Character Matters

When her son, Winston, was a rambunctious two-year-old, Sholeen Lou-Hsiao thought he could use a fun diversion. The Teaneck resident, who grew up in Taiwan, had seen research suggesting that teaching children Chinese as toddlers can boost their IQ. Unsatisfied with flash cards, Lou-Hsiao created her own teaching tool, and has gone from resourceful mom to entrepreneur.

Lou-Hsiao now merchandises her bingo-like game in a colorful box with six game boards, 54 Mandarin characters, and a CD ($29.99; kingkagames.com).

“This is really my second child,” says Lou-Hsiao, 41, an MBA who used to work in real estate. She has a hit on her hands. Manufactured in New Jersey, Kingka has raked in awards from Parenting and Creative Child magazines, as well as “Dr. Toy,” a childhood development expert affiliated with the San Francisco-based  Institute for Childhood Resources.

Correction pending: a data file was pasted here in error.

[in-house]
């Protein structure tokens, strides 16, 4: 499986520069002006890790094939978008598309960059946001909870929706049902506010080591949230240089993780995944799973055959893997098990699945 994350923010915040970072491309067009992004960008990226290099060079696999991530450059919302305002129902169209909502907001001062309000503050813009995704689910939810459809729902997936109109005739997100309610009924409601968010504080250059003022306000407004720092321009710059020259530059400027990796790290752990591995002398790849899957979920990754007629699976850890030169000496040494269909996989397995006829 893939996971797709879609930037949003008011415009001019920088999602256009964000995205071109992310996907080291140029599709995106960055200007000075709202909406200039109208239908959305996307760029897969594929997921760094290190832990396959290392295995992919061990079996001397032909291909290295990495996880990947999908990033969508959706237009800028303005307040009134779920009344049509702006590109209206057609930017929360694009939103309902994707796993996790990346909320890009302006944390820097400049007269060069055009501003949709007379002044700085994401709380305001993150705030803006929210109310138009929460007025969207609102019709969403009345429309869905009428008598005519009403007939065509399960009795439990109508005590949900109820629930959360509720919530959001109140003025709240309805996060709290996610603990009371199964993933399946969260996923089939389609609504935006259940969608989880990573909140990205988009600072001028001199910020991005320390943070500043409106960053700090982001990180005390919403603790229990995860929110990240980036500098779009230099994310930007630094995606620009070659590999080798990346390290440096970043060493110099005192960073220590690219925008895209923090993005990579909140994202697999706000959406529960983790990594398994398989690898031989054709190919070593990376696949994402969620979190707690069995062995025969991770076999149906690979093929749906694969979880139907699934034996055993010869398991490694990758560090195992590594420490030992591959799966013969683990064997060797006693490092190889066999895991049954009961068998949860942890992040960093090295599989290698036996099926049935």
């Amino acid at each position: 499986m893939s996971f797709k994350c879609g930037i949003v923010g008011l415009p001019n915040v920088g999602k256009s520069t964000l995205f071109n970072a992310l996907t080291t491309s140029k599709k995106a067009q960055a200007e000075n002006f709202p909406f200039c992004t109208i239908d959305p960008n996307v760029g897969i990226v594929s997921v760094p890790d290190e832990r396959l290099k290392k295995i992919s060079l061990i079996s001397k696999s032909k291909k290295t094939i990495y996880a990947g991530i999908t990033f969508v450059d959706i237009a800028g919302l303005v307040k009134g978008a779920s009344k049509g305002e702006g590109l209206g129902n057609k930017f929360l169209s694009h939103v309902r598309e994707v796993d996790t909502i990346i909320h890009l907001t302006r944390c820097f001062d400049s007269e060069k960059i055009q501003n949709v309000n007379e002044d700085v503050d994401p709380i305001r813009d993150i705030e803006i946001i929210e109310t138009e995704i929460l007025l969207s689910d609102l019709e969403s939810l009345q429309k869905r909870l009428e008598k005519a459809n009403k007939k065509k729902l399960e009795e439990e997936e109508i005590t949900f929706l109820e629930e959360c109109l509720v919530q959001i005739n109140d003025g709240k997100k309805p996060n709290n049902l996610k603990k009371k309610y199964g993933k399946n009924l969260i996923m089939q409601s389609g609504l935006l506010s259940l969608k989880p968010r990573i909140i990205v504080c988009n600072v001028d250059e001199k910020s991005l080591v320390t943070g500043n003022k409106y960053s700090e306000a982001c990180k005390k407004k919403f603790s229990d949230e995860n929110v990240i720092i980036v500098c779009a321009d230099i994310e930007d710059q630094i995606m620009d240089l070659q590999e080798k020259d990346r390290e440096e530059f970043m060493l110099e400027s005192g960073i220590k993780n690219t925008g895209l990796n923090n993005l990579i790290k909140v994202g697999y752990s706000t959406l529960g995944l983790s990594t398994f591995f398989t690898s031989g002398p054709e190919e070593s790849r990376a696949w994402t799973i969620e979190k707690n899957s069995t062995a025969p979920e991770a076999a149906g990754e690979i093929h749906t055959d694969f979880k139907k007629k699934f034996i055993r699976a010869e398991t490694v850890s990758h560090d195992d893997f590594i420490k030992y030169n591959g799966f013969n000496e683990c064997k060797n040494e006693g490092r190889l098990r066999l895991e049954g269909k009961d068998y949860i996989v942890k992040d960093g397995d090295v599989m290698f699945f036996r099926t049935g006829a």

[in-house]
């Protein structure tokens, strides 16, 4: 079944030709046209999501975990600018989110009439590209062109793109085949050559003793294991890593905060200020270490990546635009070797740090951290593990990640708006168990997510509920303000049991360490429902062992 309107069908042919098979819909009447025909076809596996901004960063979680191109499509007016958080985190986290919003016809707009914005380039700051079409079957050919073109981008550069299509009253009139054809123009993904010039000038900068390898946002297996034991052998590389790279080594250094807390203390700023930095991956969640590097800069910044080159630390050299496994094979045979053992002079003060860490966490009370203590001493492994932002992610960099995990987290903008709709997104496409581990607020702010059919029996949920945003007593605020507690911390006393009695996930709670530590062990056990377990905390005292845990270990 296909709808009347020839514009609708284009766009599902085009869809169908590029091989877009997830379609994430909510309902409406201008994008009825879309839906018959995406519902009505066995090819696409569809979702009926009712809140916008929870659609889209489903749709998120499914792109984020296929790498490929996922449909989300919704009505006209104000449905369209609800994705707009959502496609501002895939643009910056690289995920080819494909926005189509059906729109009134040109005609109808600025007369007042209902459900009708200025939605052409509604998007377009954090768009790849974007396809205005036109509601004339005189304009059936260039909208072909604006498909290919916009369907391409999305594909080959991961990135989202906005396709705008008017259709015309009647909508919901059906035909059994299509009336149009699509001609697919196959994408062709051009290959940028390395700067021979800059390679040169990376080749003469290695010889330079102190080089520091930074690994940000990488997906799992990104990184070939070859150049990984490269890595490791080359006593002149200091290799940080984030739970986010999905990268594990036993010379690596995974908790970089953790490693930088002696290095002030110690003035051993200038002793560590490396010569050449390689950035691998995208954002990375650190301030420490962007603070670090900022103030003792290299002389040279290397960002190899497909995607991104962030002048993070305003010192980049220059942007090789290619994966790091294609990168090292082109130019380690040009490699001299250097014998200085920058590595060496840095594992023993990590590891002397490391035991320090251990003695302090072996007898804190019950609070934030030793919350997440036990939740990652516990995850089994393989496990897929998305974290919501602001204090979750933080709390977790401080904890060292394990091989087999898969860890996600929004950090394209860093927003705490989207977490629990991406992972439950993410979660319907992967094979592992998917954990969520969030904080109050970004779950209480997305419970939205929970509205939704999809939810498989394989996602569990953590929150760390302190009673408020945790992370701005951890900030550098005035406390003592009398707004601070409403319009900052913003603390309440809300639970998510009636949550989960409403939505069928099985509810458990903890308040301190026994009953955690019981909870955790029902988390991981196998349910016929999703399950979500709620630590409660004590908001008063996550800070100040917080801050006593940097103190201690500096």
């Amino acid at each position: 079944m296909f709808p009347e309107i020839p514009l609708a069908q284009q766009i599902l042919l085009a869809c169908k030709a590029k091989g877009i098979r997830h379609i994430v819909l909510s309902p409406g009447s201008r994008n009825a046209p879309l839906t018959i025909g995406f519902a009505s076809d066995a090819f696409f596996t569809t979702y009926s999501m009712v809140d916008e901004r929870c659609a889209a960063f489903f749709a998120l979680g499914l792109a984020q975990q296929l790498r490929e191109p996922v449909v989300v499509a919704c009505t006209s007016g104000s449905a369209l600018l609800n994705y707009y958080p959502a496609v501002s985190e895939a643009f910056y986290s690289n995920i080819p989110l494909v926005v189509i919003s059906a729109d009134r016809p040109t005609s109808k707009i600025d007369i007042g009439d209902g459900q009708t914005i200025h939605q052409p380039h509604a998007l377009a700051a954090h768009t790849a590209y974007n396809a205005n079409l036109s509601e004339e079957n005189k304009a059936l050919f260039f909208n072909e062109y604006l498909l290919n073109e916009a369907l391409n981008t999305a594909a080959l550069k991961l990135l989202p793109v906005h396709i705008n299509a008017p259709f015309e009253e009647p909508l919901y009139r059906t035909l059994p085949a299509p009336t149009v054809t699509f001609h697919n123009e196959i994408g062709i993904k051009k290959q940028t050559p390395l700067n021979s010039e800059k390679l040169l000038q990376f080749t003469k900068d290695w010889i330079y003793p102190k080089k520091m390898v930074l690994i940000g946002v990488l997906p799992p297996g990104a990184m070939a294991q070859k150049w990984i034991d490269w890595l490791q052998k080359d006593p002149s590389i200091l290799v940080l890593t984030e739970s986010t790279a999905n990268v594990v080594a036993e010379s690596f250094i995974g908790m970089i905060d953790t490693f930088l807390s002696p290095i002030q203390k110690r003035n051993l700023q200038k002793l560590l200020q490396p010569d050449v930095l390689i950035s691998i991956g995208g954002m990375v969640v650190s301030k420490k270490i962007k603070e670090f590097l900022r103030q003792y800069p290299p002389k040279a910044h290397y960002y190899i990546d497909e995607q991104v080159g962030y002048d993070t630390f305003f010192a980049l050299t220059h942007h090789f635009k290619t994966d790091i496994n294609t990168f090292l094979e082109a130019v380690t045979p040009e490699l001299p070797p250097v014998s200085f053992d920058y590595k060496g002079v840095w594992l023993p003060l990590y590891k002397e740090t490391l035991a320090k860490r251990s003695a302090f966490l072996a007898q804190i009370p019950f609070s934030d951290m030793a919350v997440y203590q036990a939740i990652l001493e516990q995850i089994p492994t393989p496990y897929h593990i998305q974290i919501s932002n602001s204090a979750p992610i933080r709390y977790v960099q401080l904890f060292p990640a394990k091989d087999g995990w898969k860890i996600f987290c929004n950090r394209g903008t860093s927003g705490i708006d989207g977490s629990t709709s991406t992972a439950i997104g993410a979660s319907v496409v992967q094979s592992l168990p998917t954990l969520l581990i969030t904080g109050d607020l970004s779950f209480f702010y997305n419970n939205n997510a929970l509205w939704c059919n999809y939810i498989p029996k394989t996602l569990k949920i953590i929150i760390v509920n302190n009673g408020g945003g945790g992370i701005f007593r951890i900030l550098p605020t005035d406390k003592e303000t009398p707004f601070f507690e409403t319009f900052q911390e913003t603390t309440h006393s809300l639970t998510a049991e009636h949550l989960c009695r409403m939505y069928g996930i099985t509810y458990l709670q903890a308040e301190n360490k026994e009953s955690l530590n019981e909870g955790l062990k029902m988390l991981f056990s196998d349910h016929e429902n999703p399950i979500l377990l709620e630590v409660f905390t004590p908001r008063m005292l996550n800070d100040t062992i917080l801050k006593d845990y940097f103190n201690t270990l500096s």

The game is being taught in Garden State schools; students at Teaneck High School even used it to prepare for a trip to China. Schools, universities, and daycare centers from Wisconsin to Hawaii also have picked it up.

Lou-Hsiao’s timing was perfect: The American Council on the Teaching of Foreign Languages estimates that the number of U.S. public school students learning Chinese today has soared tenfold from 5,000 in 2000. Last spring, the College Board administered its first Chinese language Advanced Placement exam.

“This started out as a fun game with my son,” she says, of Winston, now four. “I’m very happy that it’s been recognized as a learning tool.”

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